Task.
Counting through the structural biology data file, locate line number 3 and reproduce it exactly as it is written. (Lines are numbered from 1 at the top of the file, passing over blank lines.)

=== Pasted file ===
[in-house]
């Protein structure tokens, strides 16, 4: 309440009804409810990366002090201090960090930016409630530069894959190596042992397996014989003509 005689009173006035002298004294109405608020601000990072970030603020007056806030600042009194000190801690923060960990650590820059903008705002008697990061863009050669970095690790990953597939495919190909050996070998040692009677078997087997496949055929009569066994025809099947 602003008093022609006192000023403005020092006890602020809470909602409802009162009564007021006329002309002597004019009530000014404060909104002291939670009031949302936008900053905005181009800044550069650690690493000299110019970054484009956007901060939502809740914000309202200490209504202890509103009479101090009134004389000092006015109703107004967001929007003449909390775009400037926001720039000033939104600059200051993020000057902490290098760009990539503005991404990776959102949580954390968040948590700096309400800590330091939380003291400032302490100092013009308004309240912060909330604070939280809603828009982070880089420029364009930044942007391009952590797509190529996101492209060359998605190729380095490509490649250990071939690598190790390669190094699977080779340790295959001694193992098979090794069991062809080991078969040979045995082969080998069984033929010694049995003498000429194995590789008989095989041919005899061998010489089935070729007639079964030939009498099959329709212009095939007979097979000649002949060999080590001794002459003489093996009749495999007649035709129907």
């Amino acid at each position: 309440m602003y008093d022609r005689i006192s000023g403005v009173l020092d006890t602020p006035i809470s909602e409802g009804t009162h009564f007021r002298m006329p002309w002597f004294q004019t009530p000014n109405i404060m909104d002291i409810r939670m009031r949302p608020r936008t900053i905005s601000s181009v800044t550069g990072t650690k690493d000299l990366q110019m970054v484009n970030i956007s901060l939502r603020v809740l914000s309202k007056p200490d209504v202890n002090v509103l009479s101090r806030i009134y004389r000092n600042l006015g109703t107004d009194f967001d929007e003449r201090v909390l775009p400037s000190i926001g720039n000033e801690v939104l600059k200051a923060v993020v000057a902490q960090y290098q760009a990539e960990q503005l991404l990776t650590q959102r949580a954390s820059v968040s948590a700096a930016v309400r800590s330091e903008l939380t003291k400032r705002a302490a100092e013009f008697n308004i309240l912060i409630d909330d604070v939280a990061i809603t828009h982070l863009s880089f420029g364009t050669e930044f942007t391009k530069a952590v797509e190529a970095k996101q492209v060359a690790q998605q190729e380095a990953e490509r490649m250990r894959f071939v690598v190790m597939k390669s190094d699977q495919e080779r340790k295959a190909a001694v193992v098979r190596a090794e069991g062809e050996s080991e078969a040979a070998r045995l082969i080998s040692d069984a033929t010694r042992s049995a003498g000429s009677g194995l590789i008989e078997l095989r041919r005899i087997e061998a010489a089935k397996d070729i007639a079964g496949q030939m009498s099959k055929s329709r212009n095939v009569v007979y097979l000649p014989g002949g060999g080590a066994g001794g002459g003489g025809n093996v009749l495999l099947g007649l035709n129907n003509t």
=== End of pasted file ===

């Amino acid at each position: 309440m602003y008093d022609r005689i006192s000023g403005v009173l020092d006890t602020p006035i809470s909602e409802g009804t009162h009564f007021r002298m006329p002309w002597f004294q004019t009530p000014n109405i404060m909104d002291i409810r939670m009031r949302p608020r936008t900053i905005s601000s181009v800044t550069g990072t650690k690493d000299l990366q110019m970054v484009n970030i956007s901060l939502r603020v809740l914000s309202k007056p200490d209504v202890n002090v509103l009479s101090r806030i009134y004389r000092n600042l006015g109703t107004d009194f967001d929007e003449r201090v909390l775009p400037s000190i926001g720039n000033e801690v939104l600059k200051a923060v993020v000057a902490q960090y290098q760009a990539e960990q503005l991404l990776t650590q959102r949580a954390s820059v968040s948590a700096a930016v309400r800590s330091e903008l939380t003291k400032r705002a302490a100092e013009f008697n308004i309240l912060i409630d909330d604070v939280a990061i809603t828009h982070l863009s880089f420029g364009t050669e930044f942007t391009k530069a952590v797509e190529a970095k996101q492209v060359a690790q998605q190729e380095a990953e490509r490649m250990r894959f071939v690598v190790m597939k390669s190094d699977q495919e080779r340790k295959a190909a001694v193992v098979r190596a090794e069991g062809e050996s080991e078969a040979a070998r045995l082969i080998s040692d069984a033929t010694r042992s049995a003498g000429s009677g194995l590789i008989e078997l095989r041919r005899i087997e061998a010489a089935k397996d070729i007639a079964g496949q030939m009498s099959k055929s329709r212009n095939v009569v007979y097979l000649p014989g002949g060999g080590a066994g001794g002459g003489g025809n093996v009749l495999l099947g007649l035709n129907n003509t």